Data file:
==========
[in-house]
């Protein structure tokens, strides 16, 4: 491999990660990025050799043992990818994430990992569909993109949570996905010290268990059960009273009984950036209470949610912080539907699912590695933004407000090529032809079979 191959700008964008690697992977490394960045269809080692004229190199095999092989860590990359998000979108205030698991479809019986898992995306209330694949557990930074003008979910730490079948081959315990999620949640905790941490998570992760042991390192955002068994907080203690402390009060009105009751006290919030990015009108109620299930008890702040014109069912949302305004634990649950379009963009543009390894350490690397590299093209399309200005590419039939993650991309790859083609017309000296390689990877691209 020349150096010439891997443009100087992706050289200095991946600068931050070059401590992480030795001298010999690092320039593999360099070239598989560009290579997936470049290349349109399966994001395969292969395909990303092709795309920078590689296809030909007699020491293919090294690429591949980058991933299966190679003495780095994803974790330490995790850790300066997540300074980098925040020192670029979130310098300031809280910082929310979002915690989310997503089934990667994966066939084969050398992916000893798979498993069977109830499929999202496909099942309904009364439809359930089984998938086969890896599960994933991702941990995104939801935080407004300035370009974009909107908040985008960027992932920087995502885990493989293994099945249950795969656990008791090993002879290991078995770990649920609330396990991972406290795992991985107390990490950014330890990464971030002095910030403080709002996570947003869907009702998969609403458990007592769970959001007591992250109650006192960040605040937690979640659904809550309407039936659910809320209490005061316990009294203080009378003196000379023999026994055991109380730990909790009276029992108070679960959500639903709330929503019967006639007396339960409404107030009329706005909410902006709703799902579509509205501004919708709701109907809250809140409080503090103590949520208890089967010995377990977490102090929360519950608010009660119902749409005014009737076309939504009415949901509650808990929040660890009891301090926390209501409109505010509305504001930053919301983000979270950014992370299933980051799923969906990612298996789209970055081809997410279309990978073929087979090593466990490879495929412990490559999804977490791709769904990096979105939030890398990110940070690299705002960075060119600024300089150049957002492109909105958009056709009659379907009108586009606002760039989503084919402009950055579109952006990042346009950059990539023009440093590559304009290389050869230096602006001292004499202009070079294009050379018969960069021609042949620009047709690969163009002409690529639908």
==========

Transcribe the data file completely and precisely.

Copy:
[in-house]
């Protein structure tokens, strides 16, 4: 491999990660990025050799043992990818994430990992569909993109949570996905010290268990059960009273009984950036209470949610912080539907699912590695933004407000090529032809079979 191959700008964008690697992977490394960045269809080692004229190199095999092989860590990359998000979108205030698991479809019986898992995306209330694949557990930074003008979910730490079948081959315990999620949640905790941490998570992760042991390192955002068994907080203690402390009060009105009751006290919030990015009108109620299930008890702040014109069912949302305004634990649950379009963009543009390894350490690397590299093209399309200005590419039939993650991309790859083609017309000296390689990877691209 020349150096010439891997443009100087992706050289200095991946600068931050070059401590992480030795001298010999690092320039593999360099070239598989560009290579997936470049290349349109399966994001395969292969395909990303092709795309920078590689296809030909007699020491293919090294690429591949980058991933299966190679003495780095994803974790330490995790850790300066997540300074980098925040020192670029979130310098300031809280910082929310979002915690989310997503089934990667994966066939084969050398992916000893798979498993069977109830499929999202496909099942309904009364439809359930089984998938086969890896599960994933991702941990995104939801935080407004300035370009974009909107908040985008960027992932920087995502885990493989293994099945249950795969656990008791090993002879290991078995770990649920609330396990991972406290795992991985107390990490950014330890990464971030002095910030403080709002996570947003869907009702998969609403458990007592769970959001007591992250109650006192960040605040937690979640659904809550309407039936659910809320209490005061316990009294203080009378003196000379023999026994055991109380730990909790009276029992108070679960959500639903709330929503019967006639007396339960409404107030009329706005909410902006709703799902579509509205501004919708709701109907809250809140409080503090103590949520208890089967010995377990977490102090929360519950608010009660119902749409005014009737076309939504009415949901509650808990929040660890009891301090926390209501409109505010509305504001930053919301983000979270950014992370299933980051799923969906990612298996789209970055081809997410279309990978073929087979090593466990490879495929412990490559999804977490791709769904990096979105939030890398990110940070690299705002960075060119600024300089150049957002492109909105958009056709009659379907009108586009606002760039989503084919402009950055579109952006990042346009950059990539023009440093590559304009290389050869230096602006001292004499202009070079294009050379018969960069021609042949620009047709690969163009002409690529639908």